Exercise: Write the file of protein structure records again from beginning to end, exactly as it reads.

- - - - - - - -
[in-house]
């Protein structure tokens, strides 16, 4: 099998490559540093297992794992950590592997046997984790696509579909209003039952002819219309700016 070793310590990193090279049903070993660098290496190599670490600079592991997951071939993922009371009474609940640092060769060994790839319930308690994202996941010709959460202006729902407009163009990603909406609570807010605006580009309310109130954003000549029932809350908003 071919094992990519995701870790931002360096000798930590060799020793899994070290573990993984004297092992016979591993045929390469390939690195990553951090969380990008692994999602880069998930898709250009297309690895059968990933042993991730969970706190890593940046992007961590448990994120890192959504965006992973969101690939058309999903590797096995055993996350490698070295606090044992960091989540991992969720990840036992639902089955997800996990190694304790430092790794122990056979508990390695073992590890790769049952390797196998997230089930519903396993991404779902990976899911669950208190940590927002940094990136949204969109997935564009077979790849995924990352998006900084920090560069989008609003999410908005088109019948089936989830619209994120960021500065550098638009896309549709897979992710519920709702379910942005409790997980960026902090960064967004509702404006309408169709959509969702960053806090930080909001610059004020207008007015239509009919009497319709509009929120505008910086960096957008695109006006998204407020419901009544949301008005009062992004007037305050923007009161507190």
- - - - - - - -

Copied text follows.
[in-house]
């Protein structure tokens, strides 16, 4: 099998490559540093297992794992950590592997046997984790696509579909209003039952002819219309700016 070793310590990193090279049903070993660098290496190599670490600079592991997951071939993922009371009474609940640092060769060994790839319930308690994202996941010709959460202006729902407009163009990603909406609570807010605006580009309310109130954003000549029932809350908003 071919094992990519995701870790931002360096000798930590060799020793899994070290573990993984004297092992016979591993045929390469390939690195990553951090969380990008692994999602880069998930898709250009297309690895059968990933042993991730969970706190890593940046992007961590448990994120890192959504965006992973969101690939058309999903590797096995055993996350490698070295606090044992960091989540991992969720990840036992639902089955997800996990190694304790430092790794122990056979508990390695073992590890790769049952390797196998997230089930519903396993991404779902990976899911669950208190940590927002940094990136949204969109997935564009077979790849995924990352998006900084920090560069989008609003999410908005088109019948089936989830619209994120960021500065550098638009896309549709897979992710519920709702379910942005409790997980960026902090960064967004509702404006309408169709959509969702960053806090930080909001610059004020207008007015239509009919009497319709509009929120505008910086960096957008695109006006998204407020419901009544949301008005009062992004007037305050923007009161507190």